Montreal, Quebec: I spent several years traveling the U.S. I am a Canadian who has always had a fascination and adoration for America. In my years on the road there I found an eclectic, dynamic society full of friendly and open people. But what I also saw was a society deeply defined by a racial divide. It seems to me America has always lived this contradiction -- founded on Enlightenment principles of individual liberty but also a social structure that was a racial hierarchy -- with white at the top, African Americans at the bottom, Native Americans cast to the side and immigrants (Irish, Italian, and now Latinos) somewhere in the middle.
My question is: Do most white Americans really understand their own country? It always seemed to me they were blind to these social ills by an excessive (and delusional) focus on individual prerogative/responsibility.
Henry Louis Gates Jr.: I don't think that most Americans--of any ethnicity--have a deep and abiding command of the history of our country, neither the role of race nor the role of property ownership and labor in the building of our country. The promise of America was land, and many people of color were denied the opportunity to acquire property.
Atlanta, Ga.: I believe it is a very small but quite vocal number of people who keep racial challenges going; who don't, as Dr. King hoped, judge others by the content of their character rather than skin color. Do you agree or am I being utopian?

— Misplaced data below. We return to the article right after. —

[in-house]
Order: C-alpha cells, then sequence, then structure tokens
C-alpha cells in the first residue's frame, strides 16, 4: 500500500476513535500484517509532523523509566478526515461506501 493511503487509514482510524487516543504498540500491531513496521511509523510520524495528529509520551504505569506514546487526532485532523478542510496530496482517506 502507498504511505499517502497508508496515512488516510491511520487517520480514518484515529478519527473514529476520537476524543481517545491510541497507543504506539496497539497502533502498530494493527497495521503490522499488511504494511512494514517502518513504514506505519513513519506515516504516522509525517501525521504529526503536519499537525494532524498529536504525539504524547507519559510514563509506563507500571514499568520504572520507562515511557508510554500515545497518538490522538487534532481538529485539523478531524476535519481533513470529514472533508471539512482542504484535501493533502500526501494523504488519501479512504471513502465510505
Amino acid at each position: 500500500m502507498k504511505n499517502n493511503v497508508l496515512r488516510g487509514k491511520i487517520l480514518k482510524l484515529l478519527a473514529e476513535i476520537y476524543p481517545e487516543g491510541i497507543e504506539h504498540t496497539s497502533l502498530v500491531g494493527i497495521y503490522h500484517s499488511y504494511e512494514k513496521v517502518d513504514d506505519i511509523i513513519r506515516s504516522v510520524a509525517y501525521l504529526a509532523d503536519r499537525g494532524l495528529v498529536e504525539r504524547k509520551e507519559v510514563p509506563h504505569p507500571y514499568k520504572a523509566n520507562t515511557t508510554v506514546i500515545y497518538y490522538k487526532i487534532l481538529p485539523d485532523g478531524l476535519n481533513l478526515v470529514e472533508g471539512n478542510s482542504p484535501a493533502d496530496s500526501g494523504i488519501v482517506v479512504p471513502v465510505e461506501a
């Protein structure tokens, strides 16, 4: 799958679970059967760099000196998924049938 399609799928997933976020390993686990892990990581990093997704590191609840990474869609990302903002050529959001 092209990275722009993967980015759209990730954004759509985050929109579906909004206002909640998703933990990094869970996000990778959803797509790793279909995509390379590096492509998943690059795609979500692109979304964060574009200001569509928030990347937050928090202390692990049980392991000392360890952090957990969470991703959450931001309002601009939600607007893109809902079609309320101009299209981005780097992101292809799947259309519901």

Henry Louis Gates Jr.: Yes, I agree. Most Americans, in my experience, truly do judge other people as individuals, rather than as social categories. Of course, as my friend, Professor Cornel West once put it, we are all "recovering" sexists, anti-Semites, and racists, and we have to keep that fact in mind as we engage in the crucial work of becoming good citizens.
Gaithersburg, Md.: I'm a Native American/Caucasian attorney and former Congressional staffer. MLK highly influenced me, through his interaction with Congressman Conyers. Hearing stories of walking with "Martin" down Woodward to Cobo Hall, his influence on Conyers's beliefs on nonviolence, and the continued efforts to reach "the dream" all influenced my decision to become an attorney and continue to work for diversity in the legal profession.
I've been trying to spread the message in the last year or two, that a dialogue on race is necessary, and that "the dream" takes more than waking up. It takes constant effort on behalf of every individual to challenge engrained stereotypes and work for a better tomorrow.
I for one will be wearing a black armband on Friday to keep the dream alive.
Henry Louis Gates Jr.: Thank you for keeping the faith in this most important symbolic manner.